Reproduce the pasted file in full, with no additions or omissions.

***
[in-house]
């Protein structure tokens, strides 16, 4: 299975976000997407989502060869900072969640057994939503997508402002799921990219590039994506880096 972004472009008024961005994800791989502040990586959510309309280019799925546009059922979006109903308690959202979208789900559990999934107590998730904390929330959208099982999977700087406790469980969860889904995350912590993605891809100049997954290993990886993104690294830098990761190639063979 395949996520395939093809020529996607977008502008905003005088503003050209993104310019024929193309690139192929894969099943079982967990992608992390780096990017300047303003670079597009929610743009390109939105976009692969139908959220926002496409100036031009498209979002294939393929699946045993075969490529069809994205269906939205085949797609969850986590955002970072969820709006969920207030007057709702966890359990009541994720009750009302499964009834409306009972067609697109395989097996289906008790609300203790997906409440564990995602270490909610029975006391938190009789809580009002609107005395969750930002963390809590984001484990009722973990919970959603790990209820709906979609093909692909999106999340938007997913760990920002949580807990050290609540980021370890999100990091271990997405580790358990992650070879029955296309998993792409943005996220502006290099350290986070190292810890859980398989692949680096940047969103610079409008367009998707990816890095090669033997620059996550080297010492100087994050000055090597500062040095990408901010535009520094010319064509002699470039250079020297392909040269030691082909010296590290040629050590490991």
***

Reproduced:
[in-house]
């Protein structure tokens, strides 16, 4: 299975976000997407989502060869900072969640057994939503997508402002799921990219590039994506880096 972004472009008024961005994800791989502040990586959510309309280019799925546009059922979006109903308690959202979208789900559990999934107590998730904390929330959208099982999977700087406790469980969860889904995350912590993605891809100049997954290993990886993104690294830098990761190639063979 395949996520395939093809020529996607977008502008905003005088503003050209993104310019024929193309690139192929894969099943079982967990992608992390780096990017300047303003670079597009929610743009390109939105976009692969139908959220926002496409100036031009498209979002294939393929699946045993075969490529069809994205269906939205085949797609969850986590955002970072969820709006969920207030007057709702966890359990009541994720009750009302499964009834409306009972067609697109395989097996289906008790609300203790997906409440564990995602270490909610029975006391938190009789809580009002609107005395969750930002963390809590984001484990009722973990919970959603790990209820709906979609093909692909999106999340938007997913760990920002949580807990050290609540980021370890999100990091271990997405580790358990992650070879029955296309998993792409943005996220502006290099350290986070190292810890859980398989692949680096940047969103610079409008367009998707990816890095090669033997620059996550080297010492100087994050000055090597500062040095990408901010535009520094010319064509002699470039250079020297392909040269030691082909010296590290040629050590490991």